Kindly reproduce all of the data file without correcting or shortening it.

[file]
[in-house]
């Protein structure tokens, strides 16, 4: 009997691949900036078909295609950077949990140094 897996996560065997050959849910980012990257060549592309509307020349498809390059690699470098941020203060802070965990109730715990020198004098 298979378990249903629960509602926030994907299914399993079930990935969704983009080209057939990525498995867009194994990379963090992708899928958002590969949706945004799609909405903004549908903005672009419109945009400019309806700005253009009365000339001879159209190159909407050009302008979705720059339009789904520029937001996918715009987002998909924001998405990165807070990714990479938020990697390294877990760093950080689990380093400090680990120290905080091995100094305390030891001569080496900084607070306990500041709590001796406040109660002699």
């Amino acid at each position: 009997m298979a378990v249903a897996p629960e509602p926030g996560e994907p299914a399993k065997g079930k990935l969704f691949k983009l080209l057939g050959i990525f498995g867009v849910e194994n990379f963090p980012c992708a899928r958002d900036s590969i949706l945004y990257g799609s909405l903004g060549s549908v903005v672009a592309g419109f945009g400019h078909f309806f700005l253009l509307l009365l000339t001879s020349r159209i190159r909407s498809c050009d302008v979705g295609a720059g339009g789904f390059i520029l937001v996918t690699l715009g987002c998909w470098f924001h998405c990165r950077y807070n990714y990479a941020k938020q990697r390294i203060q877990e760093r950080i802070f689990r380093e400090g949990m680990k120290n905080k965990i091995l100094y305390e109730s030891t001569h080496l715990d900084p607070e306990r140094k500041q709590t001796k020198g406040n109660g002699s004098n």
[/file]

[in-house]
């Protein structure tokens, strides 16, 4: 009997691949900036078909295609950077949990140094 897996996560065997050959849910980012990257060549592309509307020349498809390059690699470098941020203060802070965990109730715990020198004098 298979378990249903629960509602926030994907299914399993079930990935969704983009080209057939990525498995867009194994990379963090992708899928958002590969949706945004799609909405903004549908903005672009419109945009400019309806700005253009009365000339001879159209190159909407050009302008979705720059339009789904520029937001996918715009987002998909924001998405990165807070990714990479938020990697390294877990760093950080689990380093400090680990120290905080091995100094305390030891001569080496900084607070306990500041709590001796406040109660002699």
């Amino acid at each position: 009997m298979a378990v249903a897996p629960e509602p926030g996560e994907p299914a399993k065997g079930k990935l969704f691949k983009l080209l057939g050959i990525f498995g867009v849910e194994n990379f963090p980012c992708a899928r958002d900036s590969i949706l945004y990257g799609s909405l903004g060549s549908v903005v672009a592309g419109f945009g400019h078909f309806f700005l253009l509307l009365l000339t001879s020349r159209i190159r909407s498809c050009d302008v979705g295609a720059g339009g789904f390059i520029l937001v996918t690699l715009g987002c998909w470098f924001h998405c990165r950077y807070n990714y990479a941020k938020q990697r390294i203060q877990e760093r950080i802070f689990r380093e400090g949990m680990k120290n905080k965990i091995l100094y305390e109730s030891t001569h080496l715990d900084p607070e306990r140094k500041q709590t001796k020198g406040n109660g002699s004098n």